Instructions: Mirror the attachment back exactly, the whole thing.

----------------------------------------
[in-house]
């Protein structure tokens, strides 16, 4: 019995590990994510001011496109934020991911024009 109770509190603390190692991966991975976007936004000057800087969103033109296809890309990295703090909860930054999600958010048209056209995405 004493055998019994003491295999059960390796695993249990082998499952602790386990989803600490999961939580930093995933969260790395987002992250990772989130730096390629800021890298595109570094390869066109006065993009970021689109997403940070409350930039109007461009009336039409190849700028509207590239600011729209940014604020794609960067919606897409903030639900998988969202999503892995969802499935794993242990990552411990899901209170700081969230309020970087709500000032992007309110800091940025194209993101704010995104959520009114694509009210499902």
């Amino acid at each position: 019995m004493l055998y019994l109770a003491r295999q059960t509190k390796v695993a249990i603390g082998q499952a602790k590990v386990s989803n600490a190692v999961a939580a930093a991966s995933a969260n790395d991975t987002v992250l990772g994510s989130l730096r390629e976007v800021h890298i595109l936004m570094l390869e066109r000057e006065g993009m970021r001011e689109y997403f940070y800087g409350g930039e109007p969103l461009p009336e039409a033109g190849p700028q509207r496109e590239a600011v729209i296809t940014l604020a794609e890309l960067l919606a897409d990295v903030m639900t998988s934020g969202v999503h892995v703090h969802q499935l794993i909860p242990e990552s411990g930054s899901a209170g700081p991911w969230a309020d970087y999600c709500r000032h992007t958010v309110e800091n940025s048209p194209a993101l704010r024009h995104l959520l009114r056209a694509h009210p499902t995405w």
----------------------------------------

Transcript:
[in-house]
């Protein structure tokens, strides 16, 4: 019995590990994510001011496109934020991911024009 109770509190603390190692991966991975976007936004000057800087969103033109296809890309990295703090909860930054999600958010048209056209995405 004493055998019994003491295999059960390796695993249990082998499952602790386990989803600490999961939580930093995933969260790395987002992250990772989130730096390629800021890298595109570094390869066109006065993009970021689109997403940070409350930039109007461009009336039409190849700028509207590239600011729209940014604020794609960067919606897409903030639900998988969202999503892995969802499935794993242990990552411990899901209170700081969230309020970087709500000032992007309110800091940025194209993101704010995104959520009114694509009210499902």
């Amino acid at each position: 019995m004493l055998y019994l109770a003491r295999q059960t509190k390796v695993a249990i603390g082998q499952a602790k590990v386990s989803n600490a190692v999961a939580a930093a991966s995933a969260n790395d991975t987002v992250l990772g994510s989130l730096r390629e976007v800021h890298i595109l936004m570094l390869e066109r000057e006065g993009m970021r001011e689109y997403f940070y800087g409350g930039e109007p969103l461009p009336e039409a033109g190849p700028q509207r496109e590239a600011v729209i296809t940014l604020a794609e890309l960067l919606a897409d990295v903030m639900t998988s934020g969202v999503h892995v703090h969802q499935l794993i909860p242990e990552s411990g930054s899901a209170g700081p991911w969230a309020d970087y999600c709500r000032h992007t958010v309110e800091n940025s048209p194209a993101l704010r024009h995104l959520l009114r056209a694509h009210p499902t995405w």